When talking about dialects, it is common to question the usefulness of learning something so specific. At this point, the aspect of cultural identity plays an important role. “The interest in Uchinaguchi was to learn the language of my ancestors, even if it is not useful in everyday life. For me, it's like reliving or getting closer to my origins, making a connection with my ancestors. It would be a way to not forget who we are and to have gratitude for the life that was passed on to us. There is another side to health, as it would be a way to stimulate the brain. Because I was learning sanshin [a typical Okinawan musical instrument], learning Nihongo and Uchinaguchi was another reason. We have to play and sing. And to sing, we have to put the feeling, then we need to understand the lyrics. One thing leads to another,” says Marilena.

“Knowing and studying Okinawa's culture started a reflection on my identity. I understood why I felt out of place among a few Japanese friends, why my heart beats differently when I hear a 'tun-tun-ten' from a sanshin and the emotion flows through the eyes, the different intonation of the words (they end as if they were oxytones), the way of speaking and behaving (more relaxed, loud laughter, parties). And knowing yourself helps to understand the other. We are all descendants of some people, whether indigenous to Brazil, Italian, African... Anyway, they are different cultures that contribute to what we are, these similarities in the cultures that unite us,” believes Valdete.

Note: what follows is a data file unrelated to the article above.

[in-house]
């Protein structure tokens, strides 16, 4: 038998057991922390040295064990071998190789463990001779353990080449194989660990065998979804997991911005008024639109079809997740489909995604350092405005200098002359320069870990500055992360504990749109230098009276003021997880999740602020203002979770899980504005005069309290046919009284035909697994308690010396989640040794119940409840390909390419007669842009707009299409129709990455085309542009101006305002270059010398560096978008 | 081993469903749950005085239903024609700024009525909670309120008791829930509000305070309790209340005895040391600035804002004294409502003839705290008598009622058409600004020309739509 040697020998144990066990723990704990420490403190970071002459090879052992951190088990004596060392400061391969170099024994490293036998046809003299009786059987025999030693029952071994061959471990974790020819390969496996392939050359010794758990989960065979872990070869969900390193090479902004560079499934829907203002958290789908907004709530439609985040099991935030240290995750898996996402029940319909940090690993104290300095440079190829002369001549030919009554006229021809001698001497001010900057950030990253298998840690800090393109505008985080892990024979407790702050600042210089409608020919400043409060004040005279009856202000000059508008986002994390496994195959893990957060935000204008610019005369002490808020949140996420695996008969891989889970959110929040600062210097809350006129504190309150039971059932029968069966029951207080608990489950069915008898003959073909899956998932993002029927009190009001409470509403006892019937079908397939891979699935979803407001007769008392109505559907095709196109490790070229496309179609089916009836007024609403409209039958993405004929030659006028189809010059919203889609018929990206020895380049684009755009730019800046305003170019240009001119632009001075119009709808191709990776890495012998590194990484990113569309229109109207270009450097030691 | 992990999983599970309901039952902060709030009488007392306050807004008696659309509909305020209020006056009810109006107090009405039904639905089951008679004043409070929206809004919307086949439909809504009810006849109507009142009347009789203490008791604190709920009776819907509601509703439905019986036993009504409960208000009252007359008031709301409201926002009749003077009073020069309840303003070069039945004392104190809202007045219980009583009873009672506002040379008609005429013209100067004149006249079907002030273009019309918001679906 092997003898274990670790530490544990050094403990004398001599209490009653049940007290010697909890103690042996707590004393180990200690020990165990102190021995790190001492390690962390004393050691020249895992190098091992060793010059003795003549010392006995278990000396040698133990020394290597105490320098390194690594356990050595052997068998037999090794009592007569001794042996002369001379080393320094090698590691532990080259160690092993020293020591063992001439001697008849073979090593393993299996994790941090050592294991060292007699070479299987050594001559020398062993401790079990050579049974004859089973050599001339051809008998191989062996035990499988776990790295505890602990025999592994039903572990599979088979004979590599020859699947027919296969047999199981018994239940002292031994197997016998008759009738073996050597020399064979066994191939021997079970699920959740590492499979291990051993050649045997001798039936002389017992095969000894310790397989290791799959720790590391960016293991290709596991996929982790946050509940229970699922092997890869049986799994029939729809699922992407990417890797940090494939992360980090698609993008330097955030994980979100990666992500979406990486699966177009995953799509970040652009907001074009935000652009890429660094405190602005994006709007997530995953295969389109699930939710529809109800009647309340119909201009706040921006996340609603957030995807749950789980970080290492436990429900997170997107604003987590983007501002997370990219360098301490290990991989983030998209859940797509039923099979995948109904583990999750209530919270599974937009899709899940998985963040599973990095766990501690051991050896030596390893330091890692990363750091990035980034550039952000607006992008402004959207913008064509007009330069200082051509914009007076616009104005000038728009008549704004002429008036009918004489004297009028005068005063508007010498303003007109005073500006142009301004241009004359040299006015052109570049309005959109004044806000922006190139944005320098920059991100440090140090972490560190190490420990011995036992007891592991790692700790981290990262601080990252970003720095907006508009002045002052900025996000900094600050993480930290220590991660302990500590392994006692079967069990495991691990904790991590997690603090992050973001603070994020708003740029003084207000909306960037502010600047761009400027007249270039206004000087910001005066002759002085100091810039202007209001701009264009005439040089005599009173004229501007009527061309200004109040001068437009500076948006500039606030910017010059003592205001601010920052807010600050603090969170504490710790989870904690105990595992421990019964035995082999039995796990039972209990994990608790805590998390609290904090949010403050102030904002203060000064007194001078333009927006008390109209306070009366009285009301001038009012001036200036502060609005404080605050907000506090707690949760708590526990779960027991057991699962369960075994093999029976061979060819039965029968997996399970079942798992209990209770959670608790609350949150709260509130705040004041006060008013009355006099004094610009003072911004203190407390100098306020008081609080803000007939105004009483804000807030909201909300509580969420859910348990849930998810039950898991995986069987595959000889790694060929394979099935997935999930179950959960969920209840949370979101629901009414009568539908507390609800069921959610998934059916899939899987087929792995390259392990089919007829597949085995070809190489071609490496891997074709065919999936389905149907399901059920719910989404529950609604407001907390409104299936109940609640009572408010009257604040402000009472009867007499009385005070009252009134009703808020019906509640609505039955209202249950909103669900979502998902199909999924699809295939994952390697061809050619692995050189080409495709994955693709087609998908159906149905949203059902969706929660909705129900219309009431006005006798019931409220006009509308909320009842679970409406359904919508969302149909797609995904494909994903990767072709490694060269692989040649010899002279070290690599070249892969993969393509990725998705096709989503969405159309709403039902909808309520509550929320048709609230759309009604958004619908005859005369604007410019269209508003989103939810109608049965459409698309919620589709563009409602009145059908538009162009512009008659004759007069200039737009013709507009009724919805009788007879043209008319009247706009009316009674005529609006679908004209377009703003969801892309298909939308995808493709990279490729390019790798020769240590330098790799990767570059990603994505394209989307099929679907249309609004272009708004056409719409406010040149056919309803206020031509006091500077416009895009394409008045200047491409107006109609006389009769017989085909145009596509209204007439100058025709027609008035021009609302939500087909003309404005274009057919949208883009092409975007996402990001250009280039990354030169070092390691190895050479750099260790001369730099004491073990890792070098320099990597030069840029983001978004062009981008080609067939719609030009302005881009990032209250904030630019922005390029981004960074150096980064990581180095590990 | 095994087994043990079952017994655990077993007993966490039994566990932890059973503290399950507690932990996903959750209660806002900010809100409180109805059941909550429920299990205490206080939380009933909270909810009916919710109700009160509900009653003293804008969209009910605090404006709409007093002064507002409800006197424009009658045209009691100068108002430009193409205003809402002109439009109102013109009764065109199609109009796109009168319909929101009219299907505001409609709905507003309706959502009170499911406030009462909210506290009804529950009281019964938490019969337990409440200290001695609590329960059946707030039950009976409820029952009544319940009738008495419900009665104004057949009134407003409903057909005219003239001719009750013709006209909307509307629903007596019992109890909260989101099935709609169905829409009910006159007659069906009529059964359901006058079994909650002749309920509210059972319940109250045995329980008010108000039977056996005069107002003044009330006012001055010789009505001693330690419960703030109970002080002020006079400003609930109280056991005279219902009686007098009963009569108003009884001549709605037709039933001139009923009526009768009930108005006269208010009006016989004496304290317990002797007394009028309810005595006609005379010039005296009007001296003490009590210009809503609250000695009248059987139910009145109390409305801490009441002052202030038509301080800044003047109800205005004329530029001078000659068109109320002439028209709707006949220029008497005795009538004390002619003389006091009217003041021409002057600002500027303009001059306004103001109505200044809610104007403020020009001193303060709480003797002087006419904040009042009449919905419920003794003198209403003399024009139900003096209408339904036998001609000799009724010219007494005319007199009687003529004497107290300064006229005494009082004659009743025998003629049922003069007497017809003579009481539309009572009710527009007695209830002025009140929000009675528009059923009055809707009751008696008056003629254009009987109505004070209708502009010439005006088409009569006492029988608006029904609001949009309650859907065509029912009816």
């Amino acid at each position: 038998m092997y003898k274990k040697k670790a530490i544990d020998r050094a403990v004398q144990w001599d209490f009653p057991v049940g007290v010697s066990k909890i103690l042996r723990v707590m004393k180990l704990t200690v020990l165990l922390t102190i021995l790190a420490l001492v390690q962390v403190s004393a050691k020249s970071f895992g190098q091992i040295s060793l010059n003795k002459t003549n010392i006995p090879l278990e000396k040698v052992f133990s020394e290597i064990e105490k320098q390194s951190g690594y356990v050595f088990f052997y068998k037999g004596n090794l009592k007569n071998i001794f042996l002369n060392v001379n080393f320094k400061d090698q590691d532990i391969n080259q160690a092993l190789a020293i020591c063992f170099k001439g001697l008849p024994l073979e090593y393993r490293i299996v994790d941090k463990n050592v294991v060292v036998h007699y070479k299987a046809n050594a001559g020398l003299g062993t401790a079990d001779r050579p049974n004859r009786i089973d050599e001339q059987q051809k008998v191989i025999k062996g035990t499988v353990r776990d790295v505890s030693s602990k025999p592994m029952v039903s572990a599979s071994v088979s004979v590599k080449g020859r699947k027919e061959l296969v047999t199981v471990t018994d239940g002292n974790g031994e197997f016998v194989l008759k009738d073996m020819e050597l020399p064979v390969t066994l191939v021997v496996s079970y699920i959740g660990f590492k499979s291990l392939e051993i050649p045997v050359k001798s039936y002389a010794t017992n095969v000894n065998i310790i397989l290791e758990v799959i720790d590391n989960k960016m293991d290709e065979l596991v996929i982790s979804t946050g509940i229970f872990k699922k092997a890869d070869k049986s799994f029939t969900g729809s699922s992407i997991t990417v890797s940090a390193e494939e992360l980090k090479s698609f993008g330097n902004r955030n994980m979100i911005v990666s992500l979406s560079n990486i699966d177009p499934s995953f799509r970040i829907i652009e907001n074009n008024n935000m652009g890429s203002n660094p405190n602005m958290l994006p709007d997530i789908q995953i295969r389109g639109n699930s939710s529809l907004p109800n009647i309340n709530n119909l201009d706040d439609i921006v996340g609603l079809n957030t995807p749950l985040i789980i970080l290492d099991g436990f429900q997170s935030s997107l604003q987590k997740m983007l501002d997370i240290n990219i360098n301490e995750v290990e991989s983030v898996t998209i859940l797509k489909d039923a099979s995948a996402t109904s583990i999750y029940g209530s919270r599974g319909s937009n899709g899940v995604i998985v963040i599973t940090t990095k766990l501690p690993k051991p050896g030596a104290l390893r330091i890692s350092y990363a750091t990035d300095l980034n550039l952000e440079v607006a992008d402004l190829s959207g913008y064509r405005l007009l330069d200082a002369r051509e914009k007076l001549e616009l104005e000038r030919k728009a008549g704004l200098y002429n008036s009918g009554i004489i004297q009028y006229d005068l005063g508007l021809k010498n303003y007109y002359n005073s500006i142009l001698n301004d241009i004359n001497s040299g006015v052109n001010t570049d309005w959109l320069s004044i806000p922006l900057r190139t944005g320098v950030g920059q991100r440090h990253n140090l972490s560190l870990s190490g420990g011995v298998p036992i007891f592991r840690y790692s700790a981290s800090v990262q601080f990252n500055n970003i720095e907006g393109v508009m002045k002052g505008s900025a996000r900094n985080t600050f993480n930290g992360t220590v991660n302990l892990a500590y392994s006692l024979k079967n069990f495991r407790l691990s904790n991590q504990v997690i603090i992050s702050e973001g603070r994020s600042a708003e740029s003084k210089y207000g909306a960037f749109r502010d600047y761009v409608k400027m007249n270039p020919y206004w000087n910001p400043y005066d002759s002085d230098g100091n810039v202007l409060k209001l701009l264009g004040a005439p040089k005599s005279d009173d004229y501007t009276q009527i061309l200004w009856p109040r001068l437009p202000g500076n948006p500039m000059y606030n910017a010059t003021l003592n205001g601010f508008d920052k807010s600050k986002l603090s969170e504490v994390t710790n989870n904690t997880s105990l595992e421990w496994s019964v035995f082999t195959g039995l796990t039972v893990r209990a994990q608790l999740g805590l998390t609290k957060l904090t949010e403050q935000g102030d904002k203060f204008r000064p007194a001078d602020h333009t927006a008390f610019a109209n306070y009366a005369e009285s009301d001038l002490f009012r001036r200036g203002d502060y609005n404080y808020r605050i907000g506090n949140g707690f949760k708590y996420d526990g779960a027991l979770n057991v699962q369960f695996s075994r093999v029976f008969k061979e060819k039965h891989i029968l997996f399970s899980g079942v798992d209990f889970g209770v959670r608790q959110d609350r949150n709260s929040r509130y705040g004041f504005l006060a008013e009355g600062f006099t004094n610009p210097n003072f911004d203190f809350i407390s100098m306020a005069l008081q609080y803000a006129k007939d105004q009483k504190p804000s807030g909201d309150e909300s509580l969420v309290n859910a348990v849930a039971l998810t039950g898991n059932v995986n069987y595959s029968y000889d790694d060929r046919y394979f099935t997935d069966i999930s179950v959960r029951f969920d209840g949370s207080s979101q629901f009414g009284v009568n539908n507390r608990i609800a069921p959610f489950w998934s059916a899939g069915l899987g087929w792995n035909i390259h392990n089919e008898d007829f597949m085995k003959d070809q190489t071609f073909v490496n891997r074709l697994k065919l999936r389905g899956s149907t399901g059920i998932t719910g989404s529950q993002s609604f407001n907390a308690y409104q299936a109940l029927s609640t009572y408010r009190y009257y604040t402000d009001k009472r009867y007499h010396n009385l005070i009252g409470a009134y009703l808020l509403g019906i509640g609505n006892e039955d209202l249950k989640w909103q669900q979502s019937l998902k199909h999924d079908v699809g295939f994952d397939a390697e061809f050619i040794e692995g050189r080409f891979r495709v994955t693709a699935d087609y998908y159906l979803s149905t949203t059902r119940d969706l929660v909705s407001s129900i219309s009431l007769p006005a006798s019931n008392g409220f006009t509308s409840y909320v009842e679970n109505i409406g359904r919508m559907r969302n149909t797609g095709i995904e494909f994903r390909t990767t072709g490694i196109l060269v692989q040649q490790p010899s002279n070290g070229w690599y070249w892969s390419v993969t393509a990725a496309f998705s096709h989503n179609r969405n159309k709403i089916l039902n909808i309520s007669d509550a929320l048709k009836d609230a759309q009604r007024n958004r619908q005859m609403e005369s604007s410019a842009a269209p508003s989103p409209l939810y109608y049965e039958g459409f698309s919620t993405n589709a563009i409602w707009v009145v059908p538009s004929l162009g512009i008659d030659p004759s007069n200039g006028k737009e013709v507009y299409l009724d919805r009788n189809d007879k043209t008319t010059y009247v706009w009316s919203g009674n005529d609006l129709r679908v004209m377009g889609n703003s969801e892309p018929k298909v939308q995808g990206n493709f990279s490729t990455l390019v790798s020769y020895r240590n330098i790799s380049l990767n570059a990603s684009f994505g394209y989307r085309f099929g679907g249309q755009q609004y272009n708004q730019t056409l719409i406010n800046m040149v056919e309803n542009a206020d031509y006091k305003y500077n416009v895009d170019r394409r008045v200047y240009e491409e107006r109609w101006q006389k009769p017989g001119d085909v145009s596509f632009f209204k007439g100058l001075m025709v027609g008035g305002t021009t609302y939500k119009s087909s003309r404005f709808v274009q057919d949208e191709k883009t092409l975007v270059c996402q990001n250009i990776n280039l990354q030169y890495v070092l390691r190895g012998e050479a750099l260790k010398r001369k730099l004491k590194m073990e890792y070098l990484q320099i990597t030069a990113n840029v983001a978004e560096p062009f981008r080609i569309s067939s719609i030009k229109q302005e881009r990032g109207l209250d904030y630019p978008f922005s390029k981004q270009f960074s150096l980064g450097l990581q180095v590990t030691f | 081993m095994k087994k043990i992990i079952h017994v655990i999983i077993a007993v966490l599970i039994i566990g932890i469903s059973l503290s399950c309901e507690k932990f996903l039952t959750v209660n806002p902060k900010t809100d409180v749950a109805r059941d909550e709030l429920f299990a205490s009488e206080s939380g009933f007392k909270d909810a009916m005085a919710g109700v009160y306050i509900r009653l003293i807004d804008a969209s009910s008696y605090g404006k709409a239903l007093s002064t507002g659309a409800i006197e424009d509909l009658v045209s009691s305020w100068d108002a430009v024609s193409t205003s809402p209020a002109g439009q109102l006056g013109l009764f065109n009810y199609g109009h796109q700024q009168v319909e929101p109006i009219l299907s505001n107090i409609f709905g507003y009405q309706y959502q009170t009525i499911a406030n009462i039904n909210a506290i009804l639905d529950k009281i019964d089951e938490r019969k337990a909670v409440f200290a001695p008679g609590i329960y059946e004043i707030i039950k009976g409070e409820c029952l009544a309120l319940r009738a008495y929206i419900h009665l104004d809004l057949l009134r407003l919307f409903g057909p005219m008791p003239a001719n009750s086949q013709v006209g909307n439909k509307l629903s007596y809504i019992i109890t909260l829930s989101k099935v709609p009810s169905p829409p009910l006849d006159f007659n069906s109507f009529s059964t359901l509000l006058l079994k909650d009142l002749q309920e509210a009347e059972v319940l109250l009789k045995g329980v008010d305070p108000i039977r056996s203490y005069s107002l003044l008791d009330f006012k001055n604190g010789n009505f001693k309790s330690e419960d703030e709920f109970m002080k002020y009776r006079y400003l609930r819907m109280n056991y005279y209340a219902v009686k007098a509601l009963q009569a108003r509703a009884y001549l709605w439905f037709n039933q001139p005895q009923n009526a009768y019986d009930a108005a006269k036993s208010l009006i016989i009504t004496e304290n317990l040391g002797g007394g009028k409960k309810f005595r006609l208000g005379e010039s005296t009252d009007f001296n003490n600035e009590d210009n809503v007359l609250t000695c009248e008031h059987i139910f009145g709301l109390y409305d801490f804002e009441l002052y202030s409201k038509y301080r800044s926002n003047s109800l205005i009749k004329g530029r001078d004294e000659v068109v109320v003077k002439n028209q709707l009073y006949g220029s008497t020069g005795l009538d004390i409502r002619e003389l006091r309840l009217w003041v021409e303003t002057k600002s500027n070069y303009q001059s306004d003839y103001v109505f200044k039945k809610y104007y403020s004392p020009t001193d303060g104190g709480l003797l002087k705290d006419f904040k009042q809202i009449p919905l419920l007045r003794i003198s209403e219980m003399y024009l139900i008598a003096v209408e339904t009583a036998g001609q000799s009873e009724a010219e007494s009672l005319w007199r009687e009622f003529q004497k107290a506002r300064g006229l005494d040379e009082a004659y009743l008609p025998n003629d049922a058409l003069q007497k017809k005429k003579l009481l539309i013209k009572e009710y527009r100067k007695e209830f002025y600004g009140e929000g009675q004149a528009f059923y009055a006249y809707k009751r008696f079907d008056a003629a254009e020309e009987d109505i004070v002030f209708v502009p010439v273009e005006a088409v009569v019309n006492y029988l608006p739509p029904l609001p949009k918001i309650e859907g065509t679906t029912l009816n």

“Preserving the original language of one’s ancestors is important for any race. Not only language, but also family, religion (mainly worshiping ancestors), culture (dance, music, sanshin, painting), culinary customs, etc. I think that knowing, understanding and preserving all of this means one respects the history of a people, a race. It is valuing where one came from, the blood that runs through the veins. It is a form of gratitude for our existence. I believe that the people of Okinawa are of great wisdom, so we need to preserve, understand and practice this knowledge,” concludes Marilena.


- Uchina: Okinawa
Mensore: welcome
Goya: bitter melon (“nigauri” in Japanese)
Chiburu magui: literally, big head
Kwatchii: mix (“okazu” in Japanese)
Gachimaya: greedy



1. Due to the Covid-19 pandemic, classes are suspended.
2. Banco América do Sul: South America Bank in Portuguese. It was a bank founded by Japanese immigrants and very well-known in the Nikkei community. It was sold in 1998.


© 2020 Henrique Minatogawa

Brazil Colégio Exatus identity okinawa Uchināguchi